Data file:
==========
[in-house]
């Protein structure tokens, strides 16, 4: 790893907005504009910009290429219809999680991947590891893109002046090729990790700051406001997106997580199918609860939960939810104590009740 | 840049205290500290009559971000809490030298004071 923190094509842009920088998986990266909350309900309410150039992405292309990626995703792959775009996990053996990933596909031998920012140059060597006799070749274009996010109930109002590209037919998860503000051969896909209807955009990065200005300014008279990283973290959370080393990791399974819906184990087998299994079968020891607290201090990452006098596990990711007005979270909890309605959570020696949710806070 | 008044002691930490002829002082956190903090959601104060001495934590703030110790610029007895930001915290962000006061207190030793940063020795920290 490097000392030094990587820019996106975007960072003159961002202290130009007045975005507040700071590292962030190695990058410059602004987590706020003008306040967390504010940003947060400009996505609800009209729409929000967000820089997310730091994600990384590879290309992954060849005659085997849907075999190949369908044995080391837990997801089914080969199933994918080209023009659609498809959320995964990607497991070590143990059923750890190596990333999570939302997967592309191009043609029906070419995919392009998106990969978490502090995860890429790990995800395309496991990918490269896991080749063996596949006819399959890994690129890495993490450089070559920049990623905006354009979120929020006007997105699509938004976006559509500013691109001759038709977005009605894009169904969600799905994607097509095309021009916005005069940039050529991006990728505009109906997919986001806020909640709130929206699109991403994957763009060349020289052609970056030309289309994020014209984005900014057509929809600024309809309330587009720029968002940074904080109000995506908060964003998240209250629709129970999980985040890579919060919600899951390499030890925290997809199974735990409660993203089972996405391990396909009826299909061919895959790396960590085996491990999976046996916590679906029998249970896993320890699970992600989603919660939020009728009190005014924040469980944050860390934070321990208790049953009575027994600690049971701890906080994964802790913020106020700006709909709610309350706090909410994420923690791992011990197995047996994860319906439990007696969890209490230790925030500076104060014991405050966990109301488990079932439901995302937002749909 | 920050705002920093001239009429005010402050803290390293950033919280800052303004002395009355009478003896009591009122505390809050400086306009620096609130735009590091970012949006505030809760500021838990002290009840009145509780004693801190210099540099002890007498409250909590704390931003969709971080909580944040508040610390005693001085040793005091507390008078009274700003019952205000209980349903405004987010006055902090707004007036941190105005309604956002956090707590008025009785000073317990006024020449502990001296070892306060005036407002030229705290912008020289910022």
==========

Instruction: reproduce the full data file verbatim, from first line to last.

[in-house]
């Protein structure tokens, strides 16, 4: 790893907005504009910009290429219809999680991947590891893109002046090729990790700051406001997106997580199918609860939960939810104590009740 | 840049205290500290009559971000809490030298004071 923190094509842009920088998986990266909350309900309410150039992405292309990626995703792959775009996990053996990933596909031998920012140059060597006799070749274009996010109930109002590209037919998860503000051969896909209807955009990065200005300014008279990283973290959370080393990791399974819906184990087998299994079968020891607290201090990452006098596990990711007005979270909890309605959570020696949710806070 | 008044002691930490002829002082956190903090959601104060001495934590703030110790610029007895930001915290962000006061207190030793940063020795920290 490097000392030094990587820019996106975007960072003159961002202290130009007045975005507040700071590292962030190695990058410059602004987590706020003008306040967390504010940003947060400009996505609800009209729409929000967000820089997310730091994600990384590879290309992954060849005659085997849907075999190949369908044995080391837990997801089914080969199933994918080209023009659609498809959320995964990607497991070590143990059923750890190596990333999570939302997967592309191009043609029906070419995919392009998106990969978490502090995860890429790990995800395309496991990918490269896991080749063996596949006819399959890994690129890495993490450089070559920049990623905006354009979120929020006007997105699509938004976006559509500013691109001759038709977005009605894009169904969600799905994607097509095309021009916005005069940039050529991006990728505009109906997919986001806020909640709130929206699109991403994957763009060349020289052609970056030309289309994020014209984005900014057509929809600024309809309330587009720029968002940074904080109000995506908060964003998240209250629709129970999980985040890579919060919600899951390499030890925290997809199974735990409660993203089972996405391990396909009826299909061919895959790396960590085996491990999976046996916590679906029998249970896993320890699970992600989603919660939020009728009190005014924040469980944050860390934070321990208790049953009575027994600690049971701890906080994964802790913020106020700006709909709610309350706090909410994420923690791992011990197995047996994860319906439990007696969890209490230790925030500076104060014991405050966990109301488990079932439901995302937002749909 | 920050705002920093001239009429005010402050803290390293950033919280800052303004002395009355009478003896009591009122505390809050400086306009620096609130735009590091970012949006505030809760500021838990002290009840009145509780004693801190210099540099002890007498409250909590704390931003969709971080909580944040508040610390005693001085040793005091507390008078009274700003019952205000209980349903405004987010006055902090707004007036941190105005309604956002956090707590008025009785000073317990006024020449502990001296070892306060005036407002030229705290912008020289910022």